I have to admit that it’s kind of nice to hop on a scooter and NOT be concerned about engine break-in for a review. Full throttle, hold her open, damn the torpedoes! I’m not sure what I expected from the Kymco People 150. I mean, I OWN a Kymco People 250 and have been thrilled with it. I KNOW how nice riding on big wheels can be. I KNOW how strong Kymco motors are. I suppose I was expecting to be “let down” by the 150, especially because I am so used to the 250. Boy, was I ever wrong.
The Kymco People 150 is one of the nicest riding 150cc scooters I have been on. Most of the 150cc scooters in the marketplace have small wheels (the Genuine Buddy has 10” wheels, the Vespa 10” & 11”, the Piaggio Fly 12”) and I enjoy the quick, responsive ride from the smaller wheels. Also, most people typically think of a scooter as having small wheels – its part of the look that a scooter is “supposed” to have. Big wheels on a scooter make for a smoother and more stable ride. The Kymco People 150 may not be as quick handling as a Buddy, but the ride at speed is pretty darn nice on the Kymco.
The disc/drum brakes worked just fine with no fade and easy modulation. The Kymco People 150 is not as quick off the line as a Buddy 150, but is quicker than a Vespa LX150. The People 150 is happiest in the mid-range, say from 20 MPH to 45 MPH. I didn’t have any ergonomic issues with the scooter. I can see that a person with long legs and/or large feet might run out of room on the People 150, but that could also be said of the other scooters in this class. My wife, Beverly, rode the People 150 and she also fit just fine. Both of us said pretty much the same thing about the Kymco People 150 – it’s a smooth ride.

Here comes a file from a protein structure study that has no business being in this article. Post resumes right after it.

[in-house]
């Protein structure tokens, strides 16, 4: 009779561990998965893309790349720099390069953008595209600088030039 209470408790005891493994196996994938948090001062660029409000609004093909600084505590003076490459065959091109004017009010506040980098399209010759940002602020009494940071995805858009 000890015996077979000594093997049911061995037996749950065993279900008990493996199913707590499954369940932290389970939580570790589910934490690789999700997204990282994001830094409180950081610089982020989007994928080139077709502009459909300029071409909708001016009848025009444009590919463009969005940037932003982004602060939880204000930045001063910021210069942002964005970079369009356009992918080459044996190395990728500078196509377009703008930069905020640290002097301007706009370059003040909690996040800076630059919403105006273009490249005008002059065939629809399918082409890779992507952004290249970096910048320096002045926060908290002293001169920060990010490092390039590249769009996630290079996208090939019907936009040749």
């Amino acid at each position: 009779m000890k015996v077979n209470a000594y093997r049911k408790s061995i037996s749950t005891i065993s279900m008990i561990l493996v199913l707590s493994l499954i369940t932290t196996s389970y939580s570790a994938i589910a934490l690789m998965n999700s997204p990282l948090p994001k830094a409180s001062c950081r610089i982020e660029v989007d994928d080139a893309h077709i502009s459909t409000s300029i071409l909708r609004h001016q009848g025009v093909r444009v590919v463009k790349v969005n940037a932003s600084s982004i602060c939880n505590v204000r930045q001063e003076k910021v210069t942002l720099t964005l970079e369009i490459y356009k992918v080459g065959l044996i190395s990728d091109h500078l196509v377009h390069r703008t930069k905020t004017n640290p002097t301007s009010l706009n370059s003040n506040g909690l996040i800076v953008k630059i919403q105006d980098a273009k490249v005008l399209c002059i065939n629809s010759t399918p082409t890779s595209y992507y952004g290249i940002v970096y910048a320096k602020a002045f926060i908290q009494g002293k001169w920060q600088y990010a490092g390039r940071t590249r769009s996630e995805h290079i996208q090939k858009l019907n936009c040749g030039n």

Fit & Finish
Having owned a Kymco for several years and being able to see a good number of them at dealers, I am completely impressed with the fit and finish. Kymcos are right up there with Honda, Yamaha and Suzuki for high quality finish. The People 150 that I reviewed had some scuffs and wear on it, yet the overall scooter still looked great. The panels still fit well and nothing rattled or otherwise seemed loose. The one item that was showing some wear was the hinge for the seat, but it was minor and took only slightly more care than normal to close and latch.
In my opinion, the choice of the “best” scooter for any buyer comes down to how they will use it and their own preferences. The Kymco People 150 is not as “retro” looking as a Genuine Buddy or a Vespa LX. It isn’t as sporty as any number of other scooters. The People 150 is a top quality, practical and fun scooter with a smoother ride than the small-wheeled competitors. If it fits you and your riding needs, you’d have a tough search to find another scooter as good.
Kymco has lowered the MSRP on the People 150 to $2,799. In my opinion, this is a great value